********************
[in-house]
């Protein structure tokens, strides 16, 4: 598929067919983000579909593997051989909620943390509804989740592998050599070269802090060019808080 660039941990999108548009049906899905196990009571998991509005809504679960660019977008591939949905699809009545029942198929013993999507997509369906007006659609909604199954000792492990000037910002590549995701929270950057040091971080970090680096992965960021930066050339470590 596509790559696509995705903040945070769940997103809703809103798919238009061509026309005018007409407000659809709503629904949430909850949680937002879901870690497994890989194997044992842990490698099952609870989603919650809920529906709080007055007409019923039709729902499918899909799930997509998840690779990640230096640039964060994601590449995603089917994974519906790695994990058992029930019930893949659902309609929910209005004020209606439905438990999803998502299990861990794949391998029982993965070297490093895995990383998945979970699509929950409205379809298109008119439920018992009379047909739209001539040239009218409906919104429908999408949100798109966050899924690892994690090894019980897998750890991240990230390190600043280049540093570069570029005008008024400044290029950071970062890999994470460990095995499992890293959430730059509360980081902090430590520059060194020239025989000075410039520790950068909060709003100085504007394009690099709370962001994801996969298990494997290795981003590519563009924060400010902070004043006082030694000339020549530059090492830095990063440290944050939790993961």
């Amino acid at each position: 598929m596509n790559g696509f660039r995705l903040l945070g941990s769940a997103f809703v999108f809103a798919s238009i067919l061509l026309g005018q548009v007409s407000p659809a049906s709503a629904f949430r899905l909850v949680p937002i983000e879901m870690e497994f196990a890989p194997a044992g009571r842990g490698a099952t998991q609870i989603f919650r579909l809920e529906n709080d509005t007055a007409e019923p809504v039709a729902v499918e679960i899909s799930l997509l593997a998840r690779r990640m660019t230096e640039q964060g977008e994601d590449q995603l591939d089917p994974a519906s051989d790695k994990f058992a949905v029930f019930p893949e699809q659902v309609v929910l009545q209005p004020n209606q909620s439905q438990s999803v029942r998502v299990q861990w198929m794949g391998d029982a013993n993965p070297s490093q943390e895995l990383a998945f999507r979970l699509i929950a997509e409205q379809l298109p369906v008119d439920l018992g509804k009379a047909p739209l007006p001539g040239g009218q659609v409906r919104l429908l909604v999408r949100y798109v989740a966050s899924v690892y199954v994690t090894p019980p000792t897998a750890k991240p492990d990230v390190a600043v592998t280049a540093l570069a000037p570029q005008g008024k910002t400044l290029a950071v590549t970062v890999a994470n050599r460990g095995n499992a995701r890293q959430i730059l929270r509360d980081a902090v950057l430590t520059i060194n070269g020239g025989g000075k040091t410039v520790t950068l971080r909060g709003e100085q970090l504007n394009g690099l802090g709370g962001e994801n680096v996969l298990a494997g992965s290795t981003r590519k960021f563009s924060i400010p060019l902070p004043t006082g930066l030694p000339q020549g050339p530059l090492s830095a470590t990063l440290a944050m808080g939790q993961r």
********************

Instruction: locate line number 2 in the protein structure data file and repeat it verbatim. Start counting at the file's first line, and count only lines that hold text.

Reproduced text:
């Protein structure tokens, strides 16, 4: 598929067919983000579909593997051989909620943390509804989740592998050599070269802090060019808080 660039941990999108548009049906899905196990009571998991509005809504679960660019977008591939949905699809009545029942198929013993999507997509369906007006659609909604199954000792492990000037910002590549995701929270950057040091971080970090680096992965960021930066050339470590 596509790559696509995705903040945070769940997103809703809103798919238009061509026309005018007409407000659809709503629904949430909850949680937002879901870690497994890989194997044992842990490698099952609870989603919650809920529906709080007055007409019923039709729902499918899909799930997509998840690779990640230096640039964060994601590449995603089917994974519906790695994990058992029930019930893949659902309609929910209005004020209606439905438990999803998502299990861990794949391998029982993965070297490093895995990383998945979970699509929950409205379809298109008119439920018992009379047909739209001539040239009218409906919104429908999408949100798109966050899924690892994690090894019980897998750890991240990230390190600043280049540093570069570029005008008024400044290029950071970062890999994470460990095995499992890293959430730059509360980081902090430590520059060194020239025989000075410039520790950068909060709003100085504007394009690099709370962001994801996969298990494997290795981003590519563009924060400010902070004043006082030694000339020549530059090492830095990063440290944050939790993961």